March 25, 2023

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The presidency suspended the foreign minister and the government rejected the decision

Libya’s Presidential Council (PC) has suspended Foreign Minister Najla Mangoshi for “administrative violations” and barred him from traveling, a council spokesman said on Saturday.. However, the Libyan interim government rejects the decision, raising tensions ahead of the planned elections.

Spokeswoman Najla Weheba told Panorama Libya that the Presidential Council, comprising three members representing three regions of Libya, has launched an investigation into the alleged violations.

The Presidential Council was established in February by an interim government led by Abdelhamid Deepa through a political process under the auspices of the United Nations.

The commission of inquiry was set up under the chairmanship of Abdullah Alabi, the PC’s vice president, following an order signed by the Presidential Council and published by the media. He must submit his report within 14 days.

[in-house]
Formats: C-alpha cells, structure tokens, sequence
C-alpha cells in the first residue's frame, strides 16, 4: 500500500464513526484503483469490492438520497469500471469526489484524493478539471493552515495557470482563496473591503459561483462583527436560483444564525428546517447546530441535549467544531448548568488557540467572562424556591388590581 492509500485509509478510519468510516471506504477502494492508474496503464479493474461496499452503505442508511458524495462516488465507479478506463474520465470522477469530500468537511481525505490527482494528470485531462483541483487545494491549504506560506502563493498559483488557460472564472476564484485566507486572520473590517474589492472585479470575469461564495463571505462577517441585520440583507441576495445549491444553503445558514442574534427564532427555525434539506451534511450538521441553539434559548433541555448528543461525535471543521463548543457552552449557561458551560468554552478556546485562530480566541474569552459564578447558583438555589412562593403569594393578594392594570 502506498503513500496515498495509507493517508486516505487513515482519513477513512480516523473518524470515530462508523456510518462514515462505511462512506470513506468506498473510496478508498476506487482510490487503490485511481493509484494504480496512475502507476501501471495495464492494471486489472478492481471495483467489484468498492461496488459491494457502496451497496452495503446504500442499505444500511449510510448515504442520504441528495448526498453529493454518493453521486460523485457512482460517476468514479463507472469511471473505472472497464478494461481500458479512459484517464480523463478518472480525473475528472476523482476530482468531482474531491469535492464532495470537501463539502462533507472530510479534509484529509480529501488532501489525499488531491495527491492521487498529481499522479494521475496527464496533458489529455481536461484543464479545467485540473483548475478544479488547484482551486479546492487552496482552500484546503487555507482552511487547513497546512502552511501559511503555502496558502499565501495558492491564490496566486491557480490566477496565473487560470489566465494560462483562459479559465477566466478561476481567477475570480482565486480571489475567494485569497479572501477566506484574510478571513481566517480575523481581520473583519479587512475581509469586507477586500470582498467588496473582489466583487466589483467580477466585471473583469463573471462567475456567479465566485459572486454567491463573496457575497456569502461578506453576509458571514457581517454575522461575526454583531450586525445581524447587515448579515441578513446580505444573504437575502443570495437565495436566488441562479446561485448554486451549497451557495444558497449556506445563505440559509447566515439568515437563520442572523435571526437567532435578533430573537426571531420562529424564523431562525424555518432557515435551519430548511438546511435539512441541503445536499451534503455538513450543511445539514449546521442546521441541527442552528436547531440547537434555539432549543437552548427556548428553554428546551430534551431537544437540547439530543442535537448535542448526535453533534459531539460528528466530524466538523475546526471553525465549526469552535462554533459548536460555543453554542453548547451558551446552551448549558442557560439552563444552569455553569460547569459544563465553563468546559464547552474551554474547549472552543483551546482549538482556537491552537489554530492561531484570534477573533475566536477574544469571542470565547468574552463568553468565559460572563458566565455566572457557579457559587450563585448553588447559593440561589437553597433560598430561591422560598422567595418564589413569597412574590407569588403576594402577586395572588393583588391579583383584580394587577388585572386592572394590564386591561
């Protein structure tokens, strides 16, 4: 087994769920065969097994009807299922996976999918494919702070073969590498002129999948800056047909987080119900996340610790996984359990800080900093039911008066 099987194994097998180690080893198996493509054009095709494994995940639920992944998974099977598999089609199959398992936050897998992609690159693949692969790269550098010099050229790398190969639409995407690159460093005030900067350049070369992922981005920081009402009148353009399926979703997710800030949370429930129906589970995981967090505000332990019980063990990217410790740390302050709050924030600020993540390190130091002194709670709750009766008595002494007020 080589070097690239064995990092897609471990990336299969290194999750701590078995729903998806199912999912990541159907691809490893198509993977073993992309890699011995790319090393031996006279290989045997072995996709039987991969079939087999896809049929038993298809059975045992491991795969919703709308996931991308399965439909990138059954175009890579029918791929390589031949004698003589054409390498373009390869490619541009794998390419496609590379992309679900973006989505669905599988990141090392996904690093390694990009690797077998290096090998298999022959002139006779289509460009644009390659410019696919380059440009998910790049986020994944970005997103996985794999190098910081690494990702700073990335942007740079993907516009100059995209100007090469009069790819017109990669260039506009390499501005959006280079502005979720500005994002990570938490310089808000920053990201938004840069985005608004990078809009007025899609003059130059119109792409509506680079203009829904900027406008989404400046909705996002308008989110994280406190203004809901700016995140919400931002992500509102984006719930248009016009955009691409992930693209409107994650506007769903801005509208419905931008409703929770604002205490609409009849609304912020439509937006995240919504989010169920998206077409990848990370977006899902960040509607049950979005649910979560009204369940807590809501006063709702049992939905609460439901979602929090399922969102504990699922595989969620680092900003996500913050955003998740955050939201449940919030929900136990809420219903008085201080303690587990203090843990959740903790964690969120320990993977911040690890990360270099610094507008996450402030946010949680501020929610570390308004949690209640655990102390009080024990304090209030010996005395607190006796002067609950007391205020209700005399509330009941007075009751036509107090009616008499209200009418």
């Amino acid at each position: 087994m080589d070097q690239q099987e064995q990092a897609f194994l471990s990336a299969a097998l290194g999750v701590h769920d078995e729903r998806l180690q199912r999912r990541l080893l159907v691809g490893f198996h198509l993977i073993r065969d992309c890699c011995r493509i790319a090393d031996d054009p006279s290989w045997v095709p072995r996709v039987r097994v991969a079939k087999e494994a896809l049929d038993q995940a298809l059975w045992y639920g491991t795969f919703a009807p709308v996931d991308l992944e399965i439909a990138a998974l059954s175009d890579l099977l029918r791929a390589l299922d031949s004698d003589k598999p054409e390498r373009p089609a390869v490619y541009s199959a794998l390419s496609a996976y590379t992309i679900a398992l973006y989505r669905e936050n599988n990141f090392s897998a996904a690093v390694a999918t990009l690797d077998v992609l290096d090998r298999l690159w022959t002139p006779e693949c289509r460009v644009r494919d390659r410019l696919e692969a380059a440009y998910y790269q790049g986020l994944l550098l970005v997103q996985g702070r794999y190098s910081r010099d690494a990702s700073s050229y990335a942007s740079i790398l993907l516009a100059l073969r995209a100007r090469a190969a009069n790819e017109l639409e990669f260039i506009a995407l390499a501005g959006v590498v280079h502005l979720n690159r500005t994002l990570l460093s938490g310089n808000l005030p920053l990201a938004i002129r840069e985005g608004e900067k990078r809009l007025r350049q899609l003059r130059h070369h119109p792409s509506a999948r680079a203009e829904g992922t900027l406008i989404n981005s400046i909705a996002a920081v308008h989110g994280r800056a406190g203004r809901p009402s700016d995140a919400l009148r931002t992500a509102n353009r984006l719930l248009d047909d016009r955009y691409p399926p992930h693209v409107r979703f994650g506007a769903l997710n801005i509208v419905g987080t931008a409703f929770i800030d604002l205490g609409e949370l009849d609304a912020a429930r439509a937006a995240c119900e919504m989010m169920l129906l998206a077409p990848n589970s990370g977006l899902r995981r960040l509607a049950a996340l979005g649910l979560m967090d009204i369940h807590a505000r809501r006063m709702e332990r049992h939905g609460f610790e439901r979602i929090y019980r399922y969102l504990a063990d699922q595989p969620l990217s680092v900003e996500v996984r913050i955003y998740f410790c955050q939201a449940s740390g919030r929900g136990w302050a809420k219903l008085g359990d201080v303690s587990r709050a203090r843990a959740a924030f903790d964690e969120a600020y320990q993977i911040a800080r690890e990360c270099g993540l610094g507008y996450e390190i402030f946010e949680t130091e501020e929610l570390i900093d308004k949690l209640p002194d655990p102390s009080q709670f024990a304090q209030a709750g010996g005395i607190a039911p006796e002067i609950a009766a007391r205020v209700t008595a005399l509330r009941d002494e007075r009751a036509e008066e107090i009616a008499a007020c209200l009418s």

So far, there has been no immediate comment from the suspended minister, but Libya’s Interim National Unity Government, in a statement issued this Sunday morning, rejected the council’s decision, noting that the Presidential Council “has no legal right to appoint or cancel members.” The executive has the power to suspend or prosecute them, “he said.

The infighting in Tripoli comes six weeks before the scheduled elections and just days before an international conference in the French capital dedicated to Libya.

Separately, Libyan expert Emadin Padi, along with several local media outlets, linked Mongosh’s suspension to comments he made about the 1988 Lockerbie bombing in a BBC interview this week.

Abu Akila Mohammed Masood, the man wanted for the bombing, sang that Mankush had pointed out “about a possible handover” and that “positive results would come” in his case.

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The United States has blamed Masood, a former member of Libyan intelligence, for bombing the Scottish town of Lockerbie in 1988 with a bomb that killed 100 people.

The disagreement over the council’s suspension of the foreign minister will only increase tensions between rival factions in Libya who have been trying to work together for years after the conflict.